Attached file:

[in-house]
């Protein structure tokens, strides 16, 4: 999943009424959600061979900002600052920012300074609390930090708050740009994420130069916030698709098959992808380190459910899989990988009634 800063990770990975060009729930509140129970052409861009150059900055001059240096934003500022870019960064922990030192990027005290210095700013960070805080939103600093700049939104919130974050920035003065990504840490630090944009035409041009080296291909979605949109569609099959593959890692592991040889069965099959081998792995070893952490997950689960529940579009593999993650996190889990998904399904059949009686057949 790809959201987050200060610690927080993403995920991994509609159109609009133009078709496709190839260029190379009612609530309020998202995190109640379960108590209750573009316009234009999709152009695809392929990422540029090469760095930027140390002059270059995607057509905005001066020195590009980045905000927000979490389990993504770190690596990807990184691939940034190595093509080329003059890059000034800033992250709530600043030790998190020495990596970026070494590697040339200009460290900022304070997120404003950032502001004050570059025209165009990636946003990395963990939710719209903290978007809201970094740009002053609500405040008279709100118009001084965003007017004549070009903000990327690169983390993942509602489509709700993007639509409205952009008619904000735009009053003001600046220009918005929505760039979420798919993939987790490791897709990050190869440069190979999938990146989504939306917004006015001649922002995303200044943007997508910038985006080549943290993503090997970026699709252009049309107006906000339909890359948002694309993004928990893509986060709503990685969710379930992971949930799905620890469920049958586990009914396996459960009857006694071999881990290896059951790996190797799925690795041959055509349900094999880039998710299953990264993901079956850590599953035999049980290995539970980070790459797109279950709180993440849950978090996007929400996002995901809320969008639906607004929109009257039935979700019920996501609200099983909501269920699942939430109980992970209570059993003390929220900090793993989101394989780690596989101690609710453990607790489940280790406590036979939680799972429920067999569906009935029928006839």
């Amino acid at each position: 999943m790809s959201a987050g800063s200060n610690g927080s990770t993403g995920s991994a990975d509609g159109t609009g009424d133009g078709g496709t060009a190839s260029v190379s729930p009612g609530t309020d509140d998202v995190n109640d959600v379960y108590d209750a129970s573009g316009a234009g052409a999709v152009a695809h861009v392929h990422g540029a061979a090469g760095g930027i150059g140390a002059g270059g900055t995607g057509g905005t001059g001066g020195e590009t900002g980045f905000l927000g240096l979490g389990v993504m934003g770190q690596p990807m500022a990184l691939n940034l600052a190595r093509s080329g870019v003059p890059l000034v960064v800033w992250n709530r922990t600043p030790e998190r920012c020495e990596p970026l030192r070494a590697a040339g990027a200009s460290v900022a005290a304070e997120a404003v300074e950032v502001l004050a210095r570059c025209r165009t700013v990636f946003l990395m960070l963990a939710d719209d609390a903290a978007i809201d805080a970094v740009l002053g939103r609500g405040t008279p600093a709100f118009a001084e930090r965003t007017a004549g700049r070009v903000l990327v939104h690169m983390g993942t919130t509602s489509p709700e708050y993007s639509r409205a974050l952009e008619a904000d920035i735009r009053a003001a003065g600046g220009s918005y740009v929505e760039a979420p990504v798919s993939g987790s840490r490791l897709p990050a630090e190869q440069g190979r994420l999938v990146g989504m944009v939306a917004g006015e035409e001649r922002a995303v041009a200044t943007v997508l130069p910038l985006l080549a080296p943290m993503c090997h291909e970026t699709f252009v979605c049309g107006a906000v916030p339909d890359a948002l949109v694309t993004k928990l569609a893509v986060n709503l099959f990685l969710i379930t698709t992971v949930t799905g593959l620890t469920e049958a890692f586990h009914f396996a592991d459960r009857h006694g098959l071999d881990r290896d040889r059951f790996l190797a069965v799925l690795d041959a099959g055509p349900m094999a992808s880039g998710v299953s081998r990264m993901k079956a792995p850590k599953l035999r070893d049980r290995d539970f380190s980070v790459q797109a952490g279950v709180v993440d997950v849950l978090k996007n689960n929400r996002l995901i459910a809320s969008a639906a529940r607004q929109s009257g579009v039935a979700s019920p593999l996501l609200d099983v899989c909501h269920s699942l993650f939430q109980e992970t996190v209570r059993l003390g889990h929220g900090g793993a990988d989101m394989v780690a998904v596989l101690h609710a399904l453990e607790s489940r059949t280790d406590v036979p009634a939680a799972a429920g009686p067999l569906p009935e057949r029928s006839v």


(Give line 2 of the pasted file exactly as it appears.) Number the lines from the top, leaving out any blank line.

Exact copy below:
């Protein structure tokens, strides 16, 4: 999943009424959600061979900002600052920012300074609390930090708050740009994420130069916030698709098959992808380190459910899989990988009634 800063990770990975060009729930509140129970052409861009150059900055001059240096934003500022870019960064922990030192990027005290210095700013960070805080939103600093700049939104919130974050920035003065990504840490630090944009035409041009080296291909979605949109569609099959593959890692592991040889069965099959081998792995070893952490997950689960529940579009593999993650996190889990998904399904059949009686057949 790809959201987050200060610690927080993403995920991994509609159109609009133009078709496709190839260029190379009612609530309020998202995190109640379960108590209750573009316009234009999709152009695809392929990422540029090469760095930027140390002059270059995607057509905005001066020195590009980045905000927000979490389990993504770190690596990807990184691939940034190595093509080329003059890059000034800033992250709530600043030790998190020495990596970026070494590697040339200009460290900022304070997120404003950032502001004050570059025209165009990636946003990395963990939710719209903290978007809201970094740009002053609500405040008279709100118009001084965003007017004549070009903000990327690169983390993942509602489509709700993007639509409205952009008619904000735009009053003001600046220009918005929505760039979420798919993939987790490791897709990050190869440069190979999938990146989504939306917004006015001649922002995303200044943007997508910038985006080549943290993503090997970026699709252009049309107006906000339909890359948002694309993004928990893509986060709503990685969710379930992971949930799905620890469920049958586990009914396996459960009857006694071999881990290896059951790996190797799925690795041959055509349900094999880039998710299953990264993901079956850590599953035999049980290995539970980070790459797109279950709180993440849950978090996007929400996002995901809320969008639906607004929109009257039935979700019920996501609200099983909501269920699942939430109980992970209570059993003390929220900090793993989101394989780690596989101690609710453990607790489940280790406590036979939680799972429920067999569906009935029928006839």